Advertisement

Garters are a Yukon Rendezvous tradition. Meet the woman who's made thousands

Michele Taylor, also known as the Garter Lady, creates special garters for each Rendezvous. This year's garters have a rainbow ribbon.   (George Maratos/CBC - image credit)
Michele Taylor, also known as the Garter Lady, creates special garters for each Rendezvous. This year's garters have a rainbow ribbon. (George Maratos/CBC - image credit)

Two thousand garters ago — or three years, give or take — sewing was just a regular hobby for Michele Taylor.

Now, she plays a major part in keeping a key part of the Yukon Rendezvous alive.

"It's something I never thought I would be doing, but I like to sew and create things," said Taylor, who took over as the festival's Garter Lady a few years ago. She learned how to make them from the previous Garter Lady, who told her she was looking for someone else to take it on.

"She really inspired me," she said.

"She explained to me how to do it, and I just kind of figured it out, with measurements and making the garters different from previous [ones]."

The garter, a decorative elastic circle that at one time was used to keep stockings up, is a necessity at Rendezvous. Women who don't wear them risk getting arrested by the Keystone Kops, recurring Rendezvous characters who lock up folks without a beard or garter.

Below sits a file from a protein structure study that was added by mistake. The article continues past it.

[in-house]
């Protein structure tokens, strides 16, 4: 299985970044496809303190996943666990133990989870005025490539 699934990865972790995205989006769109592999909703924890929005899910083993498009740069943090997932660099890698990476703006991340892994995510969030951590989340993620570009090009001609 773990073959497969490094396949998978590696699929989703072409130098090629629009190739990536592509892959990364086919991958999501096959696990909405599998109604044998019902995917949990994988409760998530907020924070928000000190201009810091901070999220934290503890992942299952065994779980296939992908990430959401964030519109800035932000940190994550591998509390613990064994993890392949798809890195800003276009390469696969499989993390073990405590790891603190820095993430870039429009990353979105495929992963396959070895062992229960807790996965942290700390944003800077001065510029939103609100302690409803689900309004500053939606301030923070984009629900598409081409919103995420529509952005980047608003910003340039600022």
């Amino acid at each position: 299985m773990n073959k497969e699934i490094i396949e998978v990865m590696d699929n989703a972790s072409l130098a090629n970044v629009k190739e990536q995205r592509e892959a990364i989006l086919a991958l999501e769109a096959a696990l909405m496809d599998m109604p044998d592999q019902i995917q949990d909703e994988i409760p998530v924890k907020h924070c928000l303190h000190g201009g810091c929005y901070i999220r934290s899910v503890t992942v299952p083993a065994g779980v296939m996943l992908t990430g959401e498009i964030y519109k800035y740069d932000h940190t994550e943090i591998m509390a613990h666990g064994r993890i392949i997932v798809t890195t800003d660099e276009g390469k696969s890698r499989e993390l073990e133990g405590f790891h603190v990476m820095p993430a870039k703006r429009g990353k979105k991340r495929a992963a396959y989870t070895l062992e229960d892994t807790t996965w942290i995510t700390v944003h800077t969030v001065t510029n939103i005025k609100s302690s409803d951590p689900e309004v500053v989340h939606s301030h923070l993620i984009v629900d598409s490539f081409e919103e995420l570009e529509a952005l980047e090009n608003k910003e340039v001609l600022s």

The responsibility means Taylor sews a wealth of frilly, sparkly and colourful garters for each Rendezvous — making them even frillier or sparklier if the Rendezvous Society asks.

This year's specialty garter, for instance, features a rainbow ribbon.

George Maratos/CBC
George Maratos/CBC

But the sheer amount of garters she sews hasn't dimmed her enthusiasm for the event, which she's celebrated since she was a child.

"My grandmother and my aunt would make us clothes, and they would also dress up and go to work in their attire as well," she recalled.

"I feel proud of being able to keep the tradition going."

Rendezvous officially kicked off earlier this month, but gets underway in full force this weekend in Whitehorse. Friday, Saturday and Sunday have packed schedules — everything from burlesque and fiddle shows to chainsaw chucking and parades (one for pets, and one for people).

Tamara Fischer, the president of the Rendezvous board, said some of the events — axe throwing and chainsaw chucking, for instance — require people to sign waivers. But aside from that, Rendezvous is free this year and people can attend events without paying.

"I actually love seeing everybody out and about, just enjoying the festival overall," she said.

"It's what keeps me coming back year after year."